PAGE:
Data underpins everyday life and most of the things we do within it. It allows the government, public bodies, businesses and individuals to make informed decisions, encouraging innovation and growth throughout every sector.
Due to the wealth of data available being so vast, it can be difficult to know where to start when harnessing it for future growth and development. This is where the UK government open data strategy comes into play.
The UK Government and Open Data
Open data is data anyone can freely access and use. It can inspire innovation, create greater efficiencies, provide benefits to citizens and generate more transparency.
Since 2012, the UK government has operated an ‘Open by Default’ policy for public sector data across all departments. This is to ensure accountability, efficiency and positive economic outcomes. The National Data Strategy aims to take this one step further.
What Is the National Data Strategy?
The UK National Data Strategy (NDS) was created to help public sector organisations utilise data to innovate, experiment and drive new growth. The aim was to position the UK as one of the world leaders in driving data transformation. The NDS is dedicated to changing views on data use, seeing it as an opportunity to embrace rather than something to be protective over.
With any new government strategy comes potential challenges and next steps you must be aware of when adopting and tailoring the principles for your organisation.
How Can Open Data Be Used?
Open data can encourage economic, social and environmental benefits, with the ability to positively impact all aspects of life.
When combined with context, raw data can be transformed into information, which can then be turned into knowledge. This knowledge has many benefits for governments, businesses and individuals, informing decisions that allow for greater efficiencies, improving services, business growth and knowledge sharing.
Through the UK government’s Find Open Data Service, anyone can access data published by the central government, local authorities and public bodies to improve policy-making and public services.
What Are the Core National Data Strategy Priority Areas for Action?
The NDS outlines a framework that identifies key pillars, actions and opportunities to help drive the better use of data within the UK.
The framework identifies four key pillars; quality data foundations, data skills, data availability and responsible data. These fundamental principles underpin the priority areas of action to ensure data is taken advantage of to enable opportunities. The key steps are as follows:
- Unlocking the value of data across the economy. Ensuring data is usable, accessible and available to all.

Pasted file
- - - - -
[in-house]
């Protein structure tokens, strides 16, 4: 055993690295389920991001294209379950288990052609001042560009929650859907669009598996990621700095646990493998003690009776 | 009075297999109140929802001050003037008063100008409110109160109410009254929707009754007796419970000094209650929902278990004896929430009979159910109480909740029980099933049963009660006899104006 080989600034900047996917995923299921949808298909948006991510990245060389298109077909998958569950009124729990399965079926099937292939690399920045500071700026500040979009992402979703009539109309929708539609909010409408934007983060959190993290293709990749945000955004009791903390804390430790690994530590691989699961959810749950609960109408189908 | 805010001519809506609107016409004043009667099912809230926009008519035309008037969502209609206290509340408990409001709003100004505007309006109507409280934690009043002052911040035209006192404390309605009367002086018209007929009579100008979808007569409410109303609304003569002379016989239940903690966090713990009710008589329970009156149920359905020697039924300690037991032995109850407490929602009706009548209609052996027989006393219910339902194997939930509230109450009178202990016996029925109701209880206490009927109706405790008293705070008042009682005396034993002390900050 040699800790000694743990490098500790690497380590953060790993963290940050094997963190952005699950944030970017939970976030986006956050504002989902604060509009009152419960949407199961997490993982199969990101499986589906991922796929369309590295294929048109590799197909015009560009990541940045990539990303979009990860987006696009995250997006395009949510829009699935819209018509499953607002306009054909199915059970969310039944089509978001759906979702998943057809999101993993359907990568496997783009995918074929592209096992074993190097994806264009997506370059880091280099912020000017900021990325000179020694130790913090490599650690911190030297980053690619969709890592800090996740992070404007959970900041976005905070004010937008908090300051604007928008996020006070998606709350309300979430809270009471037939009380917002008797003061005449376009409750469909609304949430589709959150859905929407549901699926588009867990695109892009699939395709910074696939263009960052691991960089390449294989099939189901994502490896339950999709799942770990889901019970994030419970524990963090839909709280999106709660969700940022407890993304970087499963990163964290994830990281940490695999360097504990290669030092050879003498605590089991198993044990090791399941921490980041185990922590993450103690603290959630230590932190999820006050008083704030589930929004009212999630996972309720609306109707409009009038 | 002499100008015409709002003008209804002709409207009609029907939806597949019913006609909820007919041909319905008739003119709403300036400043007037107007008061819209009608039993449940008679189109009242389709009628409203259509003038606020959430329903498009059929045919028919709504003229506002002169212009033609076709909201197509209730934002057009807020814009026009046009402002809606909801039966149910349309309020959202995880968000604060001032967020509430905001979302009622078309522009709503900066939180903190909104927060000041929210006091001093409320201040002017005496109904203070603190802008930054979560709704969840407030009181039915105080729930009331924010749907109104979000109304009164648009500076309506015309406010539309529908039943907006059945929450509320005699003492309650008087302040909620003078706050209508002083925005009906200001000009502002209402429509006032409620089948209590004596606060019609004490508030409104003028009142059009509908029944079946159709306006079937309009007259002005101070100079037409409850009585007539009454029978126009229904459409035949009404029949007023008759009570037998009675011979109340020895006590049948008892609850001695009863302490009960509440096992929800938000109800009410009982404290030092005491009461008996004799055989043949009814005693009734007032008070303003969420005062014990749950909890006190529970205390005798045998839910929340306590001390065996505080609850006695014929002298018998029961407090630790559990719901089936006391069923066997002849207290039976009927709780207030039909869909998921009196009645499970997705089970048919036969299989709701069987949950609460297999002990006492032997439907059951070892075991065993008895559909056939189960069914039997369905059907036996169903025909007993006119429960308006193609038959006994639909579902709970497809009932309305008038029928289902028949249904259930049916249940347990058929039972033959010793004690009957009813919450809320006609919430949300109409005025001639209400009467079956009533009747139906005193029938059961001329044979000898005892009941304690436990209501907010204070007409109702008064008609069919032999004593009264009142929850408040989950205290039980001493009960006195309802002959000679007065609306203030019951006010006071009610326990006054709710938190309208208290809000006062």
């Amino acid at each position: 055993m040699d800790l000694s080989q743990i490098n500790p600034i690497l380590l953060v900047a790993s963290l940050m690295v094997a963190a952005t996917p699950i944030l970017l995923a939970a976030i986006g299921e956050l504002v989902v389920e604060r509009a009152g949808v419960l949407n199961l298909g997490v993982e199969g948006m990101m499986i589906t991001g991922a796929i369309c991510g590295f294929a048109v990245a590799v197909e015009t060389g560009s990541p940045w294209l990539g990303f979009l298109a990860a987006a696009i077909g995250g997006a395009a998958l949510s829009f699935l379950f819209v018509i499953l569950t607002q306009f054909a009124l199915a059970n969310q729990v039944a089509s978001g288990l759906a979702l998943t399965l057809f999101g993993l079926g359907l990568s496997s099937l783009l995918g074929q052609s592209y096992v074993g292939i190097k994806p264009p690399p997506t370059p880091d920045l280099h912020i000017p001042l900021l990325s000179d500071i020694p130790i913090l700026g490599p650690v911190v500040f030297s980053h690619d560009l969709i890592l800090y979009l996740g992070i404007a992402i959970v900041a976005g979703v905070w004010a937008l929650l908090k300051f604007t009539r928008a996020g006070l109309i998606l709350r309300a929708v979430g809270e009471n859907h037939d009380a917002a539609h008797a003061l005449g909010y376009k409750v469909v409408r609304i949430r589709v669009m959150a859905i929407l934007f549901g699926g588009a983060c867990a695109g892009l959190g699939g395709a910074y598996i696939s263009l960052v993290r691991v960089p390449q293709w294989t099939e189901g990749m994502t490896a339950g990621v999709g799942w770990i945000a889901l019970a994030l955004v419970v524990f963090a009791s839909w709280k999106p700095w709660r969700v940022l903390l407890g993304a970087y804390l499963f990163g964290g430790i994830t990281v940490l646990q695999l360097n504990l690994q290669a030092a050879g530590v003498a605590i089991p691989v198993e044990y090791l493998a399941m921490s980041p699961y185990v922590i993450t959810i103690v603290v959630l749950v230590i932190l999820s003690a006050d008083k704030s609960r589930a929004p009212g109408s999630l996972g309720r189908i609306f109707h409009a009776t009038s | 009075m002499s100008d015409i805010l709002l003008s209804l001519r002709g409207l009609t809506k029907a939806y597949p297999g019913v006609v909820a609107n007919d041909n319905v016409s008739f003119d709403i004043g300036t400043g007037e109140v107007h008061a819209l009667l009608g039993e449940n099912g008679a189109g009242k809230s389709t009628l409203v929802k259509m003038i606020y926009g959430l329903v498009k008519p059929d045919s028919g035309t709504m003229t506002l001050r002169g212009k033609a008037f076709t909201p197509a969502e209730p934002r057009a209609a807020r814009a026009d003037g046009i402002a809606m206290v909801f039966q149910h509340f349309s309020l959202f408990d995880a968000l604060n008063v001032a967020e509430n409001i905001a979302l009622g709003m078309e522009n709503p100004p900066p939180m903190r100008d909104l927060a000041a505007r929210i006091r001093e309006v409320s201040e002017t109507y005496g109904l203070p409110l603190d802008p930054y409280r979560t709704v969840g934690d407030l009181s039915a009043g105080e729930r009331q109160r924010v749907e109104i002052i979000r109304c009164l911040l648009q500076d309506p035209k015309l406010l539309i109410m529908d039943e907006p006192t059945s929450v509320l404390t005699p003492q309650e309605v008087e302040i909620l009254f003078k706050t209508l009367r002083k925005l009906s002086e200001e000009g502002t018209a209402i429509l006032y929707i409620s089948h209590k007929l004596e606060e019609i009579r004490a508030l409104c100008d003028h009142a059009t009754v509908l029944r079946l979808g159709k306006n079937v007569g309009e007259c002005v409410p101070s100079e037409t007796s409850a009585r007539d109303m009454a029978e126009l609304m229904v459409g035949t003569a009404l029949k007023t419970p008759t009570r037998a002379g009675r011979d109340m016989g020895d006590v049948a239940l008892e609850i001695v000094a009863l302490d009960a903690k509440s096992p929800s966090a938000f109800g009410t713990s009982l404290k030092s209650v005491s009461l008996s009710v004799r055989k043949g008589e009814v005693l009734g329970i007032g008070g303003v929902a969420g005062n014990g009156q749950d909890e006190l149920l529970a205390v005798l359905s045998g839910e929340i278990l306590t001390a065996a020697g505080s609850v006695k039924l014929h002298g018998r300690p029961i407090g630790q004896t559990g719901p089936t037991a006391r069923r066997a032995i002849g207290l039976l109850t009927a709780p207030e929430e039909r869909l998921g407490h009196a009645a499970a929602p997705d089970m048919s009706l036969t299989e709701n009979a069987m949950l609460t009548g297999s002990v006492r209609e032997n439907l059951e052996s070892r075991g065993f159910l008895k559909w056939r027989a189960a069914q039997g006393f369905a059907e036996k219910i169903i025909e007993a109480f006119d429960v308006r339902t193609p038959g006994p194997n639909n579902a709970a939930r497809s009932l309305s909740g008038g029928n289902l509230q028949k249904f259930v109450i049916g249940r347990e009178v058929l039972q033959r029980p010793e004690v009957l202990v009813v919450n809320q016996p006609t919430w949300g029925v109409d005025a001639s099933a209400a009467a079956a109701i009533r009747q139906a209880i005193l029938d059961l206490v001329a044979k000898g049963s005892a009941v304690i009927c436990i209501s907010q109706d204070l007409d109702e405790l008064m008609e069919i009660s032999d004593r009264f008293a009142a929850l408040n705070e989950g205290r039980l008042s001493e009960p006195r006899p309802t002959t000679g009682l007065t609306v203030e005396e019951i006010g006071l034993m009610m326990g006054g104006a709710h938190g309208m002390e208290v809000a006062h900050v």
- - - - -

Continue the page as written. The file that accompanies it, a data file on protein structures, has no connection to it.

- Securing a pro-growth and trusted data regime. Data should benefit everyone, no matter the business size while ensuring people have confidence and trust in how data is used.
- Transforming government’s use of data to drive efficiency and improve public services. Data should be shared to help and protect people. As a result, the government is overhauling how it efficiently manages, uses and shares data.
- Ensuring the security and resilience of the infrastructure on which data relies. The data infrastructure needs protection against security risks and concerns, ensuring information remains safe and secure.
- Championing the international flow of data. The flow of information across borders has significant economic and societal benefits. Since leaving the EU, the UK has greater scope to establish itself as a leader and can continue demonstrating the opportunities that data can deliver.
This all works together to ensure data allows for growth across every sector — providing jobs, improving public services and society, and fuelling future research.
How Can the Public Benefit From an Open Data Policy?
By adopting an open and transparent approach to data, the UK government can build greater levels of trust with the general public and deliver more cost-effective, and better targeted and tailored services to their needs.
An open data policy also contributes to more engaging relationships between citizens and governments. It allows the public to access more data that can help them shape their decisions.
What Are the Challenges of Open Data?
Although open data has many positives, it doesn’t come without its challenges. A key challenge of open data is awareness. Although the UK is investing heavily in progressing in the data sphere, not all businesses know the impact and potential benefits.
In addition to this, there are still issues of trust surrounding data. Is it safe? Is it reliable? Is it of good quality?
The organisation of open data is also a fundamental challenge to keep in mind. Data is often published in awkward, inconsistent ways that can be difficult to access or link together.
The UK NDS and open data policy aim to reduce these challenges and streamline utilising data. Through the core framework principles, continuous awareness building and the commitment to improve, this strategy could see the UK become a world leader when it comes to data.
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Experienced Marketing Manager with a demonstrated history of working in the events services industry. Enjoys writing on Cyber Security, Emerging Tech & Digital Transformation. Marketing professional with a Bachelor of Arts (BA) in Politics and Economics from Newcastle University.